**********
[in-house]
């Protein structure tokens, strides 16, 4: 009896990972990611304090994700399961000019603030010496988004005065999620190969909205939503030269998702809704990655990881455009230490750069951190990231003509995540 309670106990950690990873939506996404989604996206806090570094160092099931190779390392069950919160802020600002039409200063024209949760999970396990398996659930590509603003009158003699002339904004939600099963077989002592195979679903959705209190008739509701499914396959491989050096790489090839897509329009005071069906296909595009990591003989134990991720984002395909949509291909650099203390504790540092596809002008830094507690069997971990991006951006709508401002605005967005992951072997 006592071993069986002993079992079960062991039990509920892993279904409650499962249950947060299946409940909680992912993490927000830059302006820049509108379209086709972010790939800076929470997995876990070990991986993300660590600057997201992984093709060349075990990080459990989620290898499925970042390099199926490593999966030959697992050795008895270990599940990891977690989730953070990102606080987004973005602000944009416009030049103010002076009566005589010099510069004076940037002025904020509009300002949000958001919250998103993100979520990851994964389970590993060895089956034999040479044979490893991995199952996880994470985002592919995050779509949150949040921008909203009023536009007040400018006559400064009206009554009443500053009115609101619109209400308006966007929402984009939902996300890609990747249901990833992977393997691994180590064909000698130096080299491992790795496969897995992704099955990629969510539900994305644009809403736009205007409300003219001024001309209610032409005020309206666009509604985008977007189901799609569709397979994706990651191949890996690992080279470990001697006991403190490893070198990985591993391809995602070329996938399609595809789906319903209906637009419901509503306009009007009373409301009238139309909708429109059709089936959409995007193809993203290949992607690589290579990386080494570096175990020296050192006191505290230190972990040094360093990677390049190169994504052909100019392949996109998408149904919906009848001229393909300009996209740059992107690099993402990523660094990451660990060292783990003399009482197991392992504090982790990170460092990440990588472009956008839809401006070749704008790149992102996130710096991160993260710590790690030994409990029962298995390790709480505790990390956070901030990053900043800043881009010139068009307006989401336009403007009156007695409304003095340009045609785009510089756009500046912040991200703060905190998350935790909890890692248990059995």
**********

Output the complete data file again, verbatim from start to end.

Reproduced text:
[in-house]
């Protein structure tokens, strides 16, 4: 009896990972990611304090994700399961000019603030010496988004005065999620190969909205939503030269998702809704990655990881455009230490750069951190990231003509995540 309670106990950690990873939506996404989604996206806090570094160092099931190779390392069950919160802020600002039409200063024209949760999970396990398996659930590509603003009158003699002339904004939600099963077989002592195979679903959705209190008739509701499914396959491989050096790489090839897509329009005071069906296909595009990591003989134990991720984002395909949509291909650099203390504790540092596809002008830094507690069997971990991006951006709508401002605005967005992951072997 006592071993069986002993079992079960062991039990509920892993279904409650499962249950947060299946409940909680992912993490927000830059302006820049509108379209086709972010790939800076929470997995876990070990991986993300660590600057997201992984093709060349075990990080459990989620290898499925970042390099199926490593999966030959697992050795008895270990599940990891977690989730953070990102606080987004973005602000944009416009030049103010002076009566005589010099510069004076940037002025904020509009300002949000958001919250998103993100979520990851994964389970590993060895089956034999040479044979490893991995199952996880994470985002592919995050779509949150949040921008909203009023536009007040400018006559400064009206009554009443500053009115609101619109209400308006966007929402984009939902996300890609990747249901990833992977393997691994180590064909000698130096080299491992790795496969897995992704099955990629969510539900994305644009809403736009205007409300003219001024001309209610032409005020309206666009509604985008977007189901799609569709397979994706990651191949890996690992080279470990001697006991403190490893070198990985591993391809995602070329996938399609595809789906319903209906637009419901509503306009009007009373409301009238139309909708429109059709089936959409995007193809993203290949992607690589290579990386080494570096175990020296050192006191505290230190972990040094360093990677390049190169994504052909100019392949996109998408149904919906009848001229393909300009996209740059992107690099993402990523660094990451660990060292783990003399009482197991392992504090982790990170460092990440990588472009956008839809401006070749704008790149992102996130710096991160993260710590790690030994409990029962298995390790709480505790990390956070901030990053900043800043881009010139068009307006989401336009403007009156007695409304003095340009045609785009510089756009500046912040991200703060905190998350935790909890890692248990059995």